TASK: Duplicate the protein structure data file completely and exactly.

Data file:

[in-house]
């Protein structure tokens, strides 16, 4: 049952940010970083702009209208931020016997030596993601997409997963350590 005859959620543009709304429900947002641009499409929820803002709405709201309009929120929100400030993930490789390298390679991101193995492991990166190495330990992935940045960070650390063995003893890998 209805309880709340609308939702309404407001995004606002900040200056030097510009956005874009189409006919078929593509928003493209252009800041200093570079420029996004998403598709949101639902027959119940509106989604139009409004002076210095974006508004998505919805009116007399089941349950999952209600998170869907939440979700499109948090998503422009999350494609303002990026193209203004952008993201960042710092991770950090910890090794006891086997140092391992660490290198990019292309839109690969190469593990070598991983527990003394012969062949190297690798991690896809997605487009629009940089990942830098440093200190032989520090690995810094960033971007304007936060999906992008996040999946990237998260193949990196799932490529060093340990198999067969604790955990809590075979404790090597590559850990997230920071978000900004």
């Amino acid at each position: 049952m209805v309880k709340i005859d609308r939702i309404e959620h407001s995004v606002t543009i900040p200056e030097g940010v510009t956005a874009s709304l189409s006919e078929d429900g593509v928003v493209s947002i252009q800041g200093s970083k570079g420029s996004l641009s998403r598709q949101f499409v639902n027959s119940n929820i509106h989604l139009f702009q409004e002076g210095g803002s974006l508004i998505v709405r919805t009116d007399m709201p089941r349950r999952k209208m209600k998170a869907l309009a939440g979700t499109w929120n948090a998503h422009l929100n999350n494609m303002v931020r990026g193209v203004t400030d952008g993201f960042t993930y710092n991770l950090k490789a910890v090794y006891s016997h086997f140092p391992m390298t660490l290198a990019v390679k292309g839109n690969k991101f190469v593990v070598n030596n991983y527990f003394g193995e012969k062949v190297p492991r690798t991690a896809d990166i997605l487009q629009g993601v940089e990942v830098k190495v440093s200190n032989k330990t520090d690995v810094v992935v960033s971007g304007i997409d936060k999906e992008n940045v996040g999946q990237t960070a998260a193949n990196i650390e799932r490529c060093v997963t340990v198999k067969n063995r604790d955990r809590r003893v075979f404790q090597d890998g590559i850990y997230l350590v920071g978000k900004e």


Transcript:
[in-house]
């Protein structure tokens, strides 16, 4: 049952940010970083702009209208931020016997030596993601997409997963350590 005859959620543009709304429900947002641009499409929820803002709405709201309009929120929100400030993930490789390298390679991101193995492991990166190495330990992935940045960070650390063995003893890998 209805309880709340609308939702309404407001995004606002900040200056030097510009956005874009189409006919078929593509928003493209252009800041200093570079420029996004998403598709949101639902027959119940509106989604139009409004002076210095974006508004998505919805009116007399089941349950999952209600998170869907939440979700499109948090998503422009999350494609303002990026193209203004952008993201960042710092991770950090910890090794006891086997140092391992660490290198990019292309839109690969190469593990070598991983527990003394012969062949190297690798991690896809997605487009629009940089990942830098440093200190032989520090690995810094960033971007304007936060999906992008996040999946990237998260193949990196799932490529060093340990198999067969604790955990809590075979404790090597590559850990997230920071978000900004």
């Amino acid at each position: 049952m209805v309880k709340i005859d609308r939702i309404e959620h407001s995004v606002t543009i900040p200056e030097g940010v510009t956005a874009s709304l189409s006919e078929d429900g593509v928003v493209s947002i252009q800041g200093s970083k570079g420029s996004l641009s998403r598709q949101f499409v639902n027959s119940n929820i509106h989604l139009f702009q409004e002076g210095g803002s974006l508004i998505v709405r919805t009116d007399m709201p089941r349950r999952k209208m209600k998170a869907l309009a939440g979700t499109w929120n948090a998503h422009l929100n999350n494609m303002v931020r990026g193209v203004t400030d952008g993201f960042t993930y710092n991770l950090k490789a910890v090794y006891s016997h086997f140092p391992m390298t660490l290198a990019v390679k292309g839109n690969k991101f190469v593990v070598n030596n991983y527990f003394g193995e012969k062949v190297p492991r690798t991690a896809d990166i997605l487009q629009g993601v940089e990942v830098k190495v440093s200190n032989k330990t520090d690995v810094v992935v960033s971007g304007i997409d936060k999906e992008n940045v996040g999946q990237t960070a998260a193949n990196i650390e799932r490529c060093v997963t340990v198999k067969n063995r604790d955990r809590r003893v075979f404790q090597d890998g590559i850990y997230l350590v920071g978000k900004e």